Prime Minister Pierre Trudeau, seeking to head off a crisis in Canada's troubled federal-provincial relations, has acceded to demands from the provincial governors that he not proceed immediately with plans to write a new Canadian constitution.
In an important concession to the fractious provincial leaders, Trudeau said yesterday that he is willing to delay his timetable for constitutional reform until late October to give the provinces time to prepare for a final negotiating session with him. With the delay comes the possibility that Trudeau and the eight dissenting provincial leaders might strike a compromise on the elements of a new constitution, thus averting a showdown that many Canadians fear could cause deep and lasting damage to Canada's federation.
Of the 10 provincial governments, only two -- Ontario and New Brunswick -- support the Liberal Party government's year-old drive to install a new constitution without the approval of the provinces. Among the provincial leaders ranged against Trudeau, opposition is deep-seated and bitter, a situation that gives rise to only slim hopes that the two sides will be able to reach a compromise.
Last month, the Supreme Court declared that Trudeau's constitutional plan was legal in a narrow sense. But, because of the lack of provincial consent, the plan was also inimical to Canada's federal traditions, the court said.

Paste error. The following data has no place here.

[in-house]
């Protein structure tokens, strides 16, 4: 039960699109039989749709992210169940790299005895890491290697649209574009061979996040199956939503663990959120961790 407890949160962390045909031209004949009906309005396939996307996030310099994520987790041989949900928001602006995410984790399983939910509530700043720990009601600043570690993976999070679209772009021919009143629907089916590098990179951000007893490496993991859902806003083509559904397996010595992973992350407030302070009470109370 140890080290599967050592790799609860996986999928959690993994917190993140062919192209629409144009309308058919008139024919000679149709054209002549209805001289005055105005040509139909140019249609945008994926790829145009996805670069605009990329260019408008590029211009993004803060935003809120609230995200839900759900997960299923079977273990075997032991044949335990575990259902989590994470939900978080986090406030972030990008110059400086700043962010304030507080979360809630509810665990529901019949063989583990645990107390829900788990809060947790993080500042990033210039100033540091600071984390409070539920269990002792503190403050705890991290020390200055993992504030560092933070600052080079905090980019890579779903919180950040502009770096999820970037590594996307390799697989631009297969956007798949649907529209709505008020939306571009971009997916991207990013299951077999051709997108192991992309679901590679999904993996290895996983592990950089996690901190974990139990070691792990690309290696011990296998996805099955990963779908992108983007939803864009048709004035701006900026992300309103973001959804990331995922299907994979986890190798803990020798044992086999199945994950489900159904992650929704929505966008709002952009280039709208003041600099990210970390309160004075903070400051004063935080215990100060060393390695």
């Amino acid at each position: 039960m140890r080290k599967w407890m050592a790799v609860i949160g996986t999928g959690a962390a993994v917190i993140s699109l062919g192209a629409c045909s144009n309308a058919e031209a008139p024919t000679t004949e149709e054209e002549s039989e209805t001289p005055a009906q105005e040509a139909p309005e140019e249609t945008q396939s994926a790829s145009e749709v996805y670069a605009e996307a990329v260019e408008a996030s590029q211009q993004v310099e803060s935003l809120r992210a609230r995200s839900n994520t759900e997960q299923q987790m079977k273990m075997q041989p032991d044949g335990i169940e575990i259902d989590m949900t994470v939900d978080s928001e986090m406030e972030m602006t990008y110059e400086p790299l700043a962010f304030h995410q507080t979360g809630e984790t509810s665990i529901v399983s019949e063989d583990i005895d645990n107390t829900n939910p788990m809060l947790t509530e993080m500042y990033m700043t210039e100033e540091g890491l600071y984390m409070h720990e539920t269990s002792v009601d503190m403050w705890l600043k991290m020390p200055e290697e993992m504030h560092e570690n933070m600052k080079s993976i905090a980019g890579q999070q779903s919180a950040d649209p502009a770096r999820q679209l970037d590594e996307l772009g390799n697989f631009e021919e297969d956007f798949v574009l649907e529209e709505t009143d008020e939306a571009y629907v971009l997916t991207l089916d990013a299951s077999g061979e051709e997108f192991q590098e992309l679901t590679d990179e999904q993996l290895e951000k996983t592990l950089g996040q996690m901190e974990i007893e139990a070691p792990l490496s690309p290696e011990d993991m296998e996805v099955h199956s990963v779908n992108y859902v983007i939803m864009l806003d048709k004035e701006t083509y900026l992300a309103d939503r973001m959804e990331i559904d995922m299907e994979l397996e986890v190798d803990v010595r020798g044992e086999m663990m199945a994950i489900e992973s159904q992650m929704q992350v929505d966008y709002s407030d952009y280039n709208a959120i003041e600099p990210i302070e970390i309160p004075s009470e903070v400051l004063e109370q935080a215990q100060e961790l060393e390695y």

Heartened by this ruling, the provinces have rallied together for one last effort to alter Trudeau's proposals. Their weapon, apparently partly successful, was to force delays in Trudeau's planning, which called for the constitutional resolution to be presented to Parliament soon. The current session opened Wednesday.
Announcing his agreement to wait for another meeting with the provincial premiers before acting on the constitution, Trudeau said, "I regret that for the third time" the provinces "have found it necessary to delay our proposed first ministers' meeting." But Trudeau said he was pleased that such a meeting now appears likely, and named Oct. 26, 27, and 28 as possible dates.
A final date cannot be set until after the premiers meet among themselves early next week.
Trudeau's willingness to wait out the premiers represents a striking shift from his government's position after the Supreme Court decision was revealed Sept. 28. Then, the Liberal government vowed to proceed quickly with its plan for constitutional change on the ground that it had been given the legal go-ahead by the high court.
Canada's current governing charter, dating from colonial days, is an act of the British Parliament. Trudeau wants Britain to transfer the constitution to Canada, complete with a new Bill of Rights and a formula for making future amendments. The provinces oppose the latter two items as infringements on their powers.